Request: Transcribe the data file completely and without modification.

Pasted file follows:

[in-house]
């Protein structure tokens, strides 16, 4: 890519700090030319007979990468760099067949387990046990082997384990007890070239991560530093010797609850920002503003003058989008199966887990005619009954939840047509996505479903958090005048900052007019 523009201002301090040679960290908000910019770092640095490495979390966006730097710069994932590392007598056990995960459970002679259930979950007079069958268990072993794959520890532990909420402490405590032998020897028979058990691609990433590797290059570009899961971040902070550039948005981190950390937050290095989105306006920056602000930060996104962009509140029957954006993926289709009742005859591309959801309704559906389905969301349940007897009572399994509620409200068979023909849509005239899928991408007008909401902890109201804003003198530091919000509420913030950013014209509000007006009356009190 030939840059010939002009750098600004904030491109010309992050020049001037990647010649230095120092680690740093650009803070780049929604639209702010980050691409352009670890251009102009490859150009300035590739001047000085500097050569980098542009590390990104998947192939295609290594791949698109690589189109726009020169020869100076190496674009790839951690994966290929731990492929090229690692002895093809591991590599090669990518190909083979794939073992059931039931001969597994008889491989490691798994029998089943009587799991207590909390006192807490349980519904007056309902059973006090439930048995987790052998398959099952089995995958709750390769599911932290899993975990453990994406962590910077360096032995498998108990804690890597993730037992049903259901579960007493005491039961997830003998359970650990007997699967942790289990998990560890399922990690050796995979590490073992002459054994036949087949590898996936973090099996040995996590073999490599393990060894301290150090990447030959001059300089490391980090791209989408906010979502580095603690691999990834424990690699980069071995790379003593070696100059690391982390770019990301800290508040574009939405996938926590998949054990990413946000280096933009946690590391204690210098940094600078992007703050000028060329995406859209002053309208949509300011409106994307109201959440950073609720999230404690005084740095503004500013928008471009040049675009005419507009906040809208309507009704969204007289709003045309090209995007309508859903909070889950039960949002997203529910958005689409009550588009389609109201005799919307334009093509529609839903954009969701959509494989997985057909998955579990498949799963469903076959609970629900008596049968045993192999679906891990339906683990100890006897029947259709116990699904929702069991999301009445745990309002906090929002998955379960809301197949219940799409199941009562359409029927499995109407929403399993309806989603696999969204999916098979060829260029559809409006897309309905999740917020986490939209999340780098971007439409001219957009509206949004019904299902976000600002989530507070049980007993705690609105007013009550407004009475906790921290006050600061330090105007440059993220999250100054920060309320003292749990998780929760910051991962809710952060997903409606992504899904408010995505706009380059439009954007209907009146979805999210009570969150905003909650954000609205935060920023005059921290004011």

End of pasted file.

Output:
[in-house]
């Protein structure tokens, strides 16, 4: 890519700090030319007979990468760099067949387990046990082997384990007890070239991560530093010797609850920002503003003058989008199966887990005619009954939840047509996505479903958090005048900052007019 523009201002301090040679960290908000910019770092640095490495979390966006730097710069994932590392007598056990995960459970002679259930979950007079069958268990072993794959520890532990909420402490405590032998020897028979058990691609990433590797290059570009899961971040902070550039948005981190950390937050290095989105306006920056602000930060996104962009509140029957954006993926289709009742005859591309959801309704559906389905969301349940007897009572399994509620409200068979023909849509005239899928991408007008909401902890109201804003003198530091919000509420913030950013014209509000007006009356009190 030939840059010939002009750098600004904030491109010309992050020049001037990647010649230095120092680690740093650009803070780049929604639209702010980050691409352009670890251009102009490859150009300035590739001047000085500097050569980098542009590390990104998947192939295609290594791949698109690589189109726009020169020869100076190496674009790839951690994966290929731990492929090229690692002895093809591991590599090669990518190909083979794939073992059931039931001969597994008889491989490691798994029998089943009587799991207590909390006192807490349980519904007056309902059973006090439930048995987790052998398959099952089995995958709750390769599911932290899993975990453990994406962590910077360096032995498998108990804690890597993730037992049903259901579960007493005491039961997830003998359970650990007997699967942790289990998990560890399922990690050796995979590490073992002459054994036949087949590898996936973090099996040995996590073999490599393990060894301290150090990447030959001059300089490391980090791209989408906010979502580095603690691999990834424990690699980069071995790379003593070696100059690391982390770019990301800290508040574009939405996938926590998949054990990413946000280096933009946690590391204690210098940094600078992007703050000028060329995406859209002053309208949509300011409106994307109201959440950073609720999230404690005084740095503004500013928008471009040049675009005419507009906040809208309507009704969204007289709003045309090209995007309508859903909070889950039960949002997203529910958005689409009550588009389609109201005799919307334009093509529609839903954009969701959509494989997985057909998955579990498949799963469903076959609970629900008596049968045993192999679906891990339906683990100890006897029947259709116990699904929702069991999301009445745990309002906090929002998955379960809301197949219940799409199941009562359409029927499995109407929403399993309806989603696999969204999916098979060829260029559809409006897309309905999740917020986490939209999340780098971007439409001219957009509206949004019904299902976000600002989530507070049980007993705690609105007013009550407004009475906790921290006050600061330090105007440059993220999250100054920060309320003292749990998780929760910051991962809710952060997903409606992504899904408010995505706009380059439009954007209907009146979805999210009570969150905003909650954000609205935060920023005059921290004011």